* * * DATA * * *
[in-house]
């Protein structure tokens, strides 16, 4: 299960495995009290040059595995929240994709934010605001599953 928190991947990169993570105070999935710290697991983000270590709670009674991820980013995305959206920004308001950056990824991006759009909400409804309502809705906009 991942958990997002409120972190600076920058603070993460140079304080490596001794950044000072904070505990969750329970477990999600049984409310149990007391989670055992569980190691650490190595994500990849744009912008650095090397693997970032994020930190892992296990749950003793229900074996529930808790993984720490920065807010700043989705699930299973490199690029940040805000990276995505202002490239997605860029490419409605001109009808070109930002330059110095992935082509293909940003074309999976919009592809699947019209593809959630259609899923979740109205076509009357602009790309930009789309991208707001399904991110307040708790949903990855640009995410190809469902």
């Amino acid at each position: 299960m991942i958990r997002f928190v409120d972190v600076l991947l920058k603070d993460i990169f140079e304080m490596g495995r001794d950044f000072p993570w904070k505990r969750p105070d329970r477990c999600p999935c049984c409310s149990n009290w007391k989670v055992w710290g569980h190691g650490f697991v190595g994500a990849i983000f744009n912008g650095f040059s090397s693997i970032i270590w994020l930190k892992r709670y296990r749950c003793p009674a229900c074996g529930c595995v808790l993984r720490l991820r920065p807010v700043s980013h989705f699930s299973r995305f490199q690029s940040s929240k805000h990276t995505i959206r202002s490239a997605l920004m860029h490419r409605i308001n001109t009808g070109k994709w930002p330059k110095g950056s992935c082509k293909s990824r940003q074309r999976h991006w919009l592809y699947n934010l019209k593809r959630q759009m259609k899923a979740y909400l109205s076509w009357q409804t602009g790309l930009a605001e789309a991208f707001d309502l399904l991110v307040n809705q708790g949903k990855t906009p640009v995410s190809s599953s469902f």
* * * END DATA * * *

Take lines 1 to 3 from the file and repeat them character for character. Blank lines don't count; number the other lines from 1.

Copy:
[in-house]
């Protein structure tokens, strides 16, 4: 299960495995009290040059595995929240994709934010605001599953 928190991947990169993570105070999935710290697991983000270590709670009674991820980013995305959206920004308001950056990824991006759009909400409804309502809705906009 991942958990997002409120972190600076920058603070993460140079304080490596001794950044000072904070505990969750329970477990999600049984409310149990007391989670055992569980190691650490190595994500990849744009912008650095090397693997970032994020930190892992296990749950003793229900074996529930808790993984720490920065807010700043989705699930299973490199690029940040805000990276995505202002490239997605860029490419409605001109009808070109930002330059110095992935082509293909940003074309999976919009592809699947019209593809959630259609899923979740109205076509009357602009790309930009789309991208707001399904991110307040708790949903990855640009995410190809469902």
């Amino acid at each position: 299960m991942i958990r997002f928190v409120d972190v600076l991947l920058k603070d993460i990169f140079e304080m490596g495995r001794d950044f000072p993570w904070k505990r969750p105070d329970r477990c999600p999935c049984c409310s149990n009290w007391k989670v055992w710290g569980h190691g650490f697991v190595g994500a990849i983000f744009n912008g650095f040059s090397s693997i970032i270590w994020l930190k892992r709670y296990r749950c003793p009674a229900c074996g529930c595995v808790l993984r720490l991820r920065p807010v700043s980013h989705f699930s299973r995305f490199q690029s940040s929240k805000h990276t995505i959206r202002s490239a997605l920004m860029h490419r409605i308001n001109t009808g070109k994709w930002p330059k110095g950056s992935c082509k293909s990824r940003q074309r999976h991006w919009l592809y699947n934010l019209k593809r959630q759009m259609k899923a979740y909400l109205s076509w009357q409804t602009g790309l930009a605001e789309a991208f707001d309502l399904l991110v307040n809705q708790g949903k990855t906009p640009v995410s190809s599953s469902f």